Lessons From Topman’s T-Shirt Debacle

Topman tshirtThis week in the Guardian Woman’s Blog, Jane Martinson wrote about some offensive t-shirts designed and produced by Topman. There are a number of social media lessons that we can learn from this whole event.

Here are the t-shirts in question:

Before moving on to the social media side of things, I’d like to get a couple of things out of the way.

The t-shirts are sexist and Topman were right to withdraw them. They are, however, also crap. A poor attempt at humour which is as dated as a Bernard Manning stand-up performance from the late 70s (maybe Topman are planning a range of Mother-in-law gag t-shirts for next season?). “Your girlfriend is a dog”, “I called you a name whilst I was drunk and frankly, I don’t care” – HAHAHAHA Topman, brilliant. Bravo.

It is easy to rip Topman to shreds over these awful t-shirts. However, in Jane’s blog post, she has taken every possible negative connotation with the designs. Personally when I saw the, in her words, ‘violent pillarbox-red’ shirt, I assumed it was a response to someone who had been offended by the wearer. It reads:

I’m so sorry but:

  • You provoked me & I was drunk
  • I was having a bad day
  • I hate you
  • I didn’t mean it
  • I couldn’t help it

The problem isn’t that Topman were looking to insight or justify domestic violence, but that they made an oversight with their design which could be construed as justifying domestic violence. Taking the standpoint that the Guardian did makes a mockery of serious commentary on a serious issue, by making a mountain out of a molehill (attributing a nationwide domestic violence problem to slogans on a crappy t-shirt).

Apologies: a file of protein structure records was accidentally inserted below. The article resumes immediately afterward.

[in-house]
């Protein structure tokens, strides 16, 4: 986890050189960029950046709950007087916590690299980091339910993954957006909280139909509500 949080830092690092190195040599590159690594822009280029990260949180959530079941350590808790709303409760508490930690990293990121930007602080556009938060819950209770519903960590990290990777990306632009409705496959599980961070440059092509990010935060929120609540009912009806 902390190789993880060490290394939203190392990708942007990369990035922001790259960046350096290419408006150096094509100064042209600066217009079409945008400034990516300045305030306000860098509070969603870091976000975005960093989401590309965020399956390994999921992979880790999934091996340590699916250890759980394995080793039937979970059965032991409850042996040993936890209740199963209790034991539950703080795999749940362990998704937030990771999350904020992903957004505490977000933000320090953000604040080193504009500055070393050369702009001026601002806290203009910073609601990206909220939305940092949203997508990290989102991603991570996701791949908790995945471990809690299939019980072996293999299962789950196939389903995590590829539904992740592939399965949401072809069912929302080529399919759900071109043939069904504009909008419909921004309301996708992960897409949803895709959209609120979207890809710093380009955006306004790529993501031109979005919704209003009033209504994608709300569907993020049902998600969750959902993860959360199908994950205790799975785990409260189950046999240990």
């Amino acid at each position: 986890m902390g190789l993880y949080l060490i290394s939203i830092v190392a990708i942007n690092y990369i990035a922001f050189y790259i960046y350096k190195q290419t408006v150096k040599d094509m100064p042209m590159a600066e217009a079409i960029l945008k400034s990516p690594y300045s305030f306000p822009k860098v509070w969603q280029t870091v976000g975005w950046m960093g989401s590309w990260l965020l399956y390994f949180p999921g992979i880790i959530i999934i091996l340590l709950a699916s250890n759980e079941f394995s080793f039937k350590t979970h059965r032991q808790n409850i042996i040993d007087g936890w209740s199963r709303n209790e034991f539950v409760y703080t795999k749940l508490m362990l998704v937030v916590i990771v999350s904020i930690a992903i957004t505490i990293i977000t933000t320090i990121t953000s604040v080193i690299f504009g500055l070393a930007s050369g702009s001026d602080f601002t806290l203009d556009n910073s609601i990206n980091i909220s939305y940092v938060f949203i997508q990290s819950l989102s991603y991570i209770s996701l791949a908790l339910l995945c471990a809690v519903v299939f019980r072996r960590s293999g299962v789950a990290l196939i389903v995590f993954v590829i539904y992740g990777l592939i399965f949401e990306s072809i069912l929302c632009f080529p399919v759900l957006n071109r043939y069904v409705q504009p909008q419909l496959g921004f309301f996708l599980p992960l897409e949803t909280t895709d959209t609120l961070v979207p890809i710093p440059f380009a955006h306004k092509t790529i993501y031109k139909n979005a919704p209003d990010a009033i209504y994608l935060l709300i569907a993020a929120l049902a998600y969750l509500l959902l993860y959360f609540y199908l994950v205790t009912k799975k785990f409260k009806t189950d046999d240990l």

This whole situation though does link in to social media activity. If you are responsible for social media output, whether it is personal or corporate, you should consider the following:

If something isn’t funny, don’t joke about it

Domestic violence? Not funny, don’t joke about it. Sexist remarks? Not funny, don’t joke about it. Just use common sense and generally, if your tweets or updates sound like a joke from Nuts or Zoo magazines, don’t post them. Take it from Kenneth Cole, who experienced a massive backlash when he hijacked a hashtag during the political clashes in Cairo to promote a new collection. This was not funny, they shouldn’t have joked about it.

Sometimes, if people can take things the wrong way, then they will

Please, don’t take this point as me justifying the crap t-shirts, because I’m not. What I am saying though is that, whether it is a competitor or an aggrieved customer, certain people will show you in the worst possible light if they can. Always play devils advocate when proof-reading your content. If you hated you, could you use this content to show you in a bad light? (too many you’s right? But you get where I’m coming from).

The unscrupulous of you may purposely include content that will cause a stir, in order to create buzz about your posts. Fair enough. It is a strategy that often works. Just don’t take it too far or cause offense, as this will have a negative effect on your brand.

Your Output Leads Back to Your Brand

Had a few beers at a work event? Got your work social media account on your phone? For crying out loud, do not tweet anything! If you send out what may seem funny at the time, and someone screenshots it, it is out there for good. What may seem amusing at the time, may actually be offensive or simply not funny, both of which reflect negatively on your brand.

Messed Up? Apologise Properly!

Having said that, you could always just blame the intern like Habitat did.

So, the rules are simple really. If your content is sexist, racist, offensive or just plain old rubbish, then don’t post it.

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